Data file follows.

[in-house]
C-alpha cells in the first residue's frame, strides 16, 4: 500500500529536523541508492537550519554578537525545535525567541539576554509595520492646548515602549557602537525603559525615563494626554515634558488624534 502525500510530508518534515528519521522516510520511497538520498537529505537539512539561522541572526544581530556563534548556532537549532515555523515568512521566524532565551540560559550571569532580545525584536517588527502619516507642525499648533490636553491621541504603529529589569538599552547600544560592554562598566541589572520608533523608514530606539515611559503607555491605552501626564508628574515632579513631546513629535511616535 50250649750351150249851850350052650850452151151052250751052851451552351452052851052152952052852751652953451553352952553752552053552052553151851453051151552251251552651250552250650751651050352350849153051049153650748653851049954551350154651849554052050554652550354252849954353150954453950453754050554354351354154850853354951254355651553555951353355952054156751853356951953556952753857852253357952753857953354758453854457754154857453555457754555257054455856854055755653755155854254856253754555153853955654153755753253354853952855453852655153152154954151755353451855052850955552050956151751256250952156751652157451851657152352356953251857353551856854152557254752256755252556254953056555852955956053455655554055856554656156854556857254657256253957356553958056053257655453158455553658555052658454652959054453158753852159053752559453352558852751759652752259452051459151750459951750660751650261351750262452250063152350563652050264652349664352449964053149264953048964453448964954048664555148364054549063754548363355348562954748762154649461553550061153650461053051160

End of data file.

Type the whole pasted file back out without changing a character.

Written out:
[in-house]
C-alpha cells in the first residue's frame, strides 16, 4: 500500500529536523541508492537550519554578537525545535525567541539576554509595520492646548515602549557602537525603559525615563494626554515634558488624534 502525500510530508518534515528519521522516510520511497538520498537529505537539512539561522541572526544581530556563534548556532537549532515555523515568512521566524532565551540560559550571569532580545525584536517588527502619516507642525499648533490636553491621541504603529529589569538599552547600544560592554562598566541589572520608533523608514530606539515611559503607555491605552501626564508628574515632579513631546513629535511616535 50250649750351150249851850350052650850452151151052250751052851451552351452052851052152952052852751652953451553352952553752552053552052553151851453051151552251251552651250552250650751651050352350849153051049153650748653851049954551350154651849554052050554652550354252849954353150954453950453754050554354351354154850853354951254355651553555951353355952054156751853356951953556952753857852253357952753857953354758453854457754154857453555457754555257054455856854055755653755155854254856253754555153853955654153755753253354853952855453852655153152154954151755353451855052850955552050956151751256250952156751652157451851657152352356953251857353551856854152557254752256755252556254953056555852955956053455655554055856554656156854556857254657256253957356553958056053257655453158455553658555052658454652959054453158753852159053752559453352558852751759652752259452051459151750459951750660751650261351750262452250063152350563652050264652349664352449964053149264953048964453448964954048664555148364054549063754548363355348562954748762154649461553550061153650461053051160